OBJECTIVES: Esophageal dilation often leads to long-lasting relief of dysphagia in eosinophilic esophagitis (EoE). The aim of this study was to define the effectiveness, safety, and patient acceptance of esophageal dilation in EoE. In addition, we examined the influence of dilation on the underlying esophageal inflammation.METHODS: Two databases including 681 EoE patients were reviewed. Cohort 1 consisted of patients treated with dilation alone, whereas cohort 2 included patients treated with a combination of dilation and antieosinophilic medication. Patients from cohort 1 underwent a prospective histological reexamination and an evaluation using a questionnaire.RESULTS: In total, 207 EoE patients were treated with esophageal dilation, 63 in cohort 1 and 144 in cohort 2. Dilation led to a significant increase in esophageal diameter and to an improvement in dysphagia in both the cohorts (P0.001). After dilation, dysphagia recurred after 2322 months in cohort 1 and 2014 months in cohort 2. No esophageal perforation or major bleeding occurred. Among the patients surveyed, 74% reported retrosternal pain after dilation; however, all were agreeable to repeated dilation if required. Eosinophil peak infiltration, eosinophil load, and EoE-associated histological signs were not significantly affected by esophageal dilation.CONCLUSIONS: Esophageal dilation is highly effective in providing long-lasting symptom relief and can be performed safely with a high degree of patient acceptance. However, dilation is associated with postprocedural pain in most patients and does not influence the underlying inflammatory process. Symptom improvement despite persistence of inflammation suggests that tissue remodeling contributes substantially to symptom generation in EoE. © 2010 by the American College of Gastroenterology.
Wijk S.S.-V.,Maastricht University |
Maeder M.T.,Kantonsspital St. Gallen |
Nietlispach F.,University of Bern |
Rickli H.,Kantonsspital St. Gallen |
And 6 more authors.
Circulation: Heart Failure | Year: 2014
Background.Therapy guided by N-terminal-pro-B-type natriuretic peptide (NT-proBNP) levels may improve outcomes in patients with chronic heart failure (HF), especially in younger patients with reduced left ventricular ejection fraction. It remains unclear whether treatment effects persist after discontinuation of the NT-proBNP.guided treatment strategy. Methods and Results.Trial of Intensified versus standard Medical therapy in Elderly patients with Congestive Heart Failure randomized 499 patients with HF aged .60 years with left ventricular ejection fraction .45% to intensified, NT- proBNP. guided versus standard, symptom-guided therapy into prespecified age groups (60.74 and .75 years) during 18 months. A total of 329 patients (92%) alive at 18 months agreed to long-term follow-up. HF medication was intensified to a larger extent in the NT-proBNP.guided group. During long-term, NT-proBNP.guided therapy did not improve hospital- free (primary end point: hazard ratio, 0.87; 95% confidence interval, 0.71.1.06; P=0.16) or overall survival (hazard ratio, 0.85; 95% confidence interval, 0.64.1.13; P=0.25) but did improve HF hospitalization-free survival (hazard ratio, 0.70; 95% confidence interval, 0.55.0.90; P=0.005). Patients aged 60 to 74 years had benefit from NT-proBNP.guided therapy on the primary end point and HF hospitalization-free survival, whereas patients aged .75 years did not (P<0.10 for interaction). In landmark analysis, there was no regression to the mean after cessation of the NT-proBNP.guided strategy. More intensified HF medication at month 12 was associated with better long-term HF hospitalization-free and overall survival. Conclusions.Intensified, NT-proBNP.guided therapy did not improve the primary end point compared with symptomguided therapy but did improve HF hospitalization-free survival. Within the subgroup of patients aged 60 to 74 years, it improved clinical outcome including the primary end point. These effects did not disappear after cessation of the NTproBNP. guided strategy on the long-term. This is possibly attributable to a more intensified HF medical therapy in the NT-proBNP.guided group. © 2013 American Heart Association, Inc.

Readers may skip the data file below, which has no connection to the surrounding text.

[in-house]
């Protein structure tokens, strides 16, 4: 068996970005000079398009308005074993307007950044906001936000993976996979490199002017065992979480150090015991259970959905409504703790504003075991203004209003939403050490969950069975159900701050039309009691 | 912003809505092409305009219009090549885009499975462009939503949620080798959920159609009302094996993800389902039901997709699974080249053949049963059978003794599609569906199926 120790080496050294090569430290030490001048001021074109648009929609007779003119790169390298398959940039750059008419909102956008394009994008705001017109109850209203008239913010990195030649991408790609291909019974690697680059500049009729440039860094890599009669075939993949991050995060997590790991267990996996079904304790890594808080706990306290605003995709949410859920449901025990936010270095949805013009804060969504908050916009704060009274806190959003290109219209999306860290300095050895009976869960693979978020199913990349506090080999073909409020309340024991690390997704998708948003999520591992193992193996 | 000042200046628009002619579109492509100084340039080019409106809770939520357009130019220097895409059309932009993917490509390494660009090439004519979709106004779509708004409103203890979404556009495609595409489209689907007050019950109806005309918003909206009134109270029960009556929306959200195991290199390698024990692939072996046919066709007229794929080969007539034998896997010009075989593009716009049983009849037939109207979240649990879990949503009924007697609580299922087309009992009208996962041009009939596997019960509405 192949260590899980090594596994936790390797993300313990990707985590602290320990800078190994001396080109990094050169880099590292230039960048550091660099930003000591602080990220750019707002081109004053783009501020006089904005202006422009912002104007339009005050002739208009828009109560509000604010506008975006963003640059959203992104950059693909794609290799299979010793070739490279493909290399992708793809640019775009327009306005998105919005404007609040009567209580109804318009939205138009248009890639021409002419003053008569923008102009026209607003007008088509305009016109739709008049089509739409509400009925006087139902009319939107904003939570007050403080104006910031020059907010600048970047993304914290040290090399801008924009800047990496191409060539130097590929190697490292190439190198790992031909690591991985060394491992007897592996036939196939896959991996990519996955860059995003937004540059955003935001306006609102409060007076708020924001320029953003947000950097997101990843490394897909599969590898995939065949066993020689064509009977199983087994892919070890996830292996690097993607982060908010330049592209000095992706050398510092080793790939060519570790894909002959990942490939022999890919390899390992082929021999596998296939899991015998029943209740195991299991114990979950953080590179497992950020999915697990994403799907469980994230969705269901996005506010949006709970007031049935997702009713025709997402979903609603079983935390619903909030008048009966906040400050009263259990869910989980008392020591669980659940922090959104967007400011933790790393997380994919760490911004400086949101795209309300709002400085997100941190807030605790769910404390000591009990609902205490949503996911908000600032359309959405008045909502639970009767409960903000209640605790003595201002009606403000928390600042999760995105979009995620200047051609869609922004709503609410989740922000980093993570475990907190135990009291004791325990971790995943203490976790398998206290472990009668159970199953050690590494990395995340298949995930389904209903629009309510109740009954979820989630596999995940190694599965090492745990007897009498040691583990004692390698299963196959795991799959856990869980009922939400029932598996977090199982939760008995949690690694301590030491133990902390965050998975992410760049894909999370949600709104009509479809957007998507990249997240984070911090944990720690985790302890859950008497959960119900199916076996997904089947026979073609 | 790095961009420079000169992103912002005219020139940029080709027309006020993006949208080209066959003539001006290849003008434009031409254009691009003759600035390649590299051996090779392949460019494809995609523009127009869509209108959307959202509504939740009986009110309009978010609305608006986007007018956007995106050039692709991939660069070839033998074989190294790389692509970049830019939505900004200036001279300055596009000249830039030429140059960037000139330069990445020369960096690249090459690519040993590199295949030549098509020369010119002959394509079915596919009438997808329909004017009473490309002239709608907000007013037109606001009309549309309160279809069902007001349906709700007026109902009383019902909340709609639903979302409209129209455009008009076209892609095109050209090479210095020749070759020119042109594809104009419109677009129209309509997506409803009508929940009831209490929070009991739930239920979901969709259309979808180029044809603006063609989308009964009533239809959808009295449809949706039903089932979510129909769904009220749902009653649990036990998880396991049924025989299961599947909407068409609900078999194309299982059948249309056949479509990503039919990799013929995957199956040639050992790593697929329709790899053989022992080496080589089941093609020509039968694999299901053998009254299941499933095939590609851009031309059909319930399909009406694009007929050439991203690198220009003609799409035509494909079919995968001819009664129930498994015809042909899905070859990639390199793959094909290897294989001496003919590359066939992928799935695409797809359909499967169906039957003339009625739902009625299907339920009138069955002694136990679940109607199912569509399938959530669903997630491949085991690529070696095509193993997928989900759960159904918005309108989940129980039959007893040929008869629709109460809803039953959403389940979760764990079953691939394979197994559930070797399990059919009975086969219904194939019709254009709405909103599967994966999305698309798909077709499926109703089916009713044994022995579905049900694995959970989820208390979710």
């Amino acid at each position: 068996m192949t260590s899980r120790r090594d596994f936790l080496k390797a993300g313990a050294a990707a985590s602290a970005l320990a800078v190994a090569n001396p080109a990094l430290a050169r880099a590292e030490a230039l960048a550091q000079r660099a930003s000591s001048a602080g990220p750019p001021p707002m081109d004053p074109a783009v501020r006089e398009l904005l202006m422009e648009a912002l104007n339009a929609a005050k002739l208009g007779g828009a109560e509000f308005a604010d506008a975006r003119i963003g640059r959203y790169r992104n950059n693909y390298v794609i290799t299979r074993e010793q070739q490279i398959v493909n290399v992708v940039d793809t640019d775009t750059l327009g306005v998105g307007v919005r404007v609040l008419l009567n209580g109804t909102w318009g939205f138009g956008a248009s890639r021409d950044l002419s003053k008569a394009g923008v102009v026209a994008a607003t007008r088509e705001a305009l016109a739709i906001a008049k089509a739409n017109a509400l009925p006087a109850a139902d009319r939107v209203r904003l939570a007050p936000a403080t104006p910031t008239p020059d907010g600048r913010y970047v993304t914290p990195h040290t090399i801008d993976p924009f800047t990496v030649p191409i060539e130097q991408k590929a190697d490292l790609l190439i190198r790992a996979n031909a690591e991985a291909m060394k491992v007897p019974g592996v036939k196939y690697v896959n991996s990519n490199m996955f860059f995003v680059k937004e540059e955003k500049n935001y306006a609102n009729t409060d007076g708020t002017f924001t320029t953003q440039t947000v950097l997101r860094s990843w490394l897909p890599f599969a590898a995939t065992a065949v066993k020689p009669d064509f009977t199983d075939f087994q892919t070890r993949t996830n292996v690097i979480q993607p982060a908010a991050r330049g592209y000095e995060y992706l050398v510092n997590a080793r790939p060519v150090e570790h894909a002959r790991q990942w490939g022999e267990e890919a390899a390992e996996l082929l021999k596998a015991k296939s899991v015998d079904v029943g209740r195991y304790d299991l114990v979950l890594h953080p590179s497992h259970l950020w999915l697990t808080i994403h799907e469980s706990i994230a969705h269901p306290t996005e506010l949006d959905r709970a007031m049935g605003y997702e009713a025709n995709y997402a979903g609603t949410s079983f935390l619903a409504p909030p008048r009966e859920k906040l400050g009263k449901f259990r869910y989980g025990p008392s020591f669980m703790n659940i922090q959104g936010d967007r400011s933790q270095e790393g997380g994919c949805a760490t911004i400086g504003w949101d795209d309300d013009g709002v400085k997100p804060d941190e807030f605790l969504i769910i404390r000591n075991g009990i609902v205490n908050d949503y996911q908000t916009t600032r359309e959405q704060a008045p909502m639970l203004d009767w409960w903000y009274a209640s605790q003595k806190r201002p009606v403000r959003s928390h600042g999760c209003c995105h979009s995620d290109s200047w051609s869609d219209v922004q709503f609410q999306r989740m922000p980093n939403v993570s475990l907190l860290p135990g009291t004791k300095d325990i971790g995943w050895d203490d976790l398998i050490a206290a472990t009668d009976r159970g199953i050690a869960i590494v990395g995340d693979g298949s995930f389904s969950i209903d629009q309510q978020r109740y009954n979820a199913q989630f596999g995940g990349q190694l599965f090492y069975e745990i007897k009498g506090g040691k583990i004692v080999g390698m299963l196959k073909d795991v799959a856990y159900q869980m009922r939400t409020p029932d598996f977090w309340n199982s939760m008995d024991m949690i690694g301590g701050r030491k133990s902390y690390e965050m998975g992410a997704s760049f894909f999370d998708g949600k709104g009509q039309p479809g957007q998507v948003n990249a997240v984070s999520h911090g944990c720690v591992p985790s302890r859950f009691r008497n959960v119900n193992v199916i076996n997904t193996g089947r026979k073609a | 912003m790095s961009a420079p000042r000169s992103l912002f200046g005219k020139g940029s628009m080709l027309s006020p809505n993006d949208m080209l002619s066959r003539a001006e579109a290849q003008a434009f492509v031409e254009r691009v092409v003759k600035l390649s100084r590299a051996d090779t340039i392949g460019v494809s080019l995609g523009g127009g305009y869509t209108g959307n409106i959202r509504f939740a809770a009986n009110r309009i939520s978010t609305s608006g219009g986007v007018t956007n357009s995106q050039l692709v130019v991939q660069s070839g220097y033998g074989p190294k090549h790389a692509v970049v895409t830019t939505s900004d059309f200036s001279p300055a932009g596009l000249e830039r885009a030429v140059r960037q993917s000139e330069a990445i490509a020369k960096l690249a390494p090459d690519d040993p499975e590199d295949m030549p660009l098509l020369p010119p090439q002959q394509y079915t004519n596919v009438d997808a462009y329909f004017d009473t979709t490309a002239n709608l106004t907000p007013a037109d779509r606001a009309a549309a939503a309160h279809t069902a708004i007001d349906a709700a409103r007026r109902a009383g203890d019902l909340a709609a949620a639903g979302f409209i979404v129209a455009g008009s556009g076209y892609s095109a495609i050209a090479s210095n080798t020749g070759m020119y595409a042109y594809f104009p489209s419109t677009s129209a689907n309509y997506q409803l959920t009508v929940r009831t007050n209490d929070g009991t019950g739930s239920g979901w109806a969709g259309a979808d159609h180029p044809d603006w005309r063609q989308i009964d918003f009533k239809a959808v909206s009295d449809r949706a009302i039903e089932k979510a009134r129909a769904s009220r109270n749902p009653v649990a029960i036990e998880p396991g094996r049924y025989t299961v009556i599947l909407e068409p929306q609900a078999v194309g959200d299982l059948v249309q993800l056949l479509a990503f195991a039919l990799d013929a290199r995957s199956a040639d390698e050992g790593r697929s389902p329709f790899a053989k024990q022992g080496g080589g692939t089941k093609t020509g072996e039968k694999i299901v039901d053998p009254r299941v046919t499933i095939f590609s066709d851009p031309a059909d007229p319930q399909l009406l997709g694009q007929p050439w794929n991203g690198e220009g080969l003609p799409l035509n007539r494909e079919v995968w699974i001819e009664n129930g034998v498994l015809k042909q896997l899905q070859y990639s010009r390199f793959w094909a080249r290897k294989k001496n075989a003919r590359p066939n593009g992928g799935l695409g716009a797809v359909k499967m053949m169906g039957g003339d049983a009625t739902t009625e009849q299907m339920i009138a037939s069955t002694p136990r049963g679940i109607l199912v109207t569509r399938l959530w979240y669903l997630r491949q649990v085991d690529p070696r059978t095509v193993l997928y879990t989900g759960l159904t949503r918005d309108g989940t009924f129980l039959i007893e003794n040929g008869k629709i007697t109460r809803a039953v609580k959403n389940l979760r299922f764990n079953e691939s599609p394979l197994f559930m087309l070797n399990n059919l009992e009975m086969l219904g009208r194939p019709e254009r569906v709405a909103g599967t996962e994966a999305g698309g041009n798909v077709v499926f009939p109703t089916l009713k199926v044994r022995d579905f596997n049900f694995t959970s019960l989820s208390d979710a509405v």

Brunner-La Rocca H.-P.,University of Basel |
Brunner-La Rocca H.-P.,Maastricht University |
Rickenbacher P.,University Hospital Bruderholz |
Muzzarelli S.,University of Basel |
And 9 more authors.
European Heart Journal | Year: 2012
Aims Elderly heart failure (HF) patients are assumed to prefer improved quality of life over longevity, but sufficient data are lacking. Therefore, we assessed the willingness to trade survival time for quality-of-life (QoL) and the preferences for resuscitation.Methods and resultsAt baseline and after 12 and 18 months, 622 HF patients aged <60 years (77 ± 8 years, 74 NYHA-class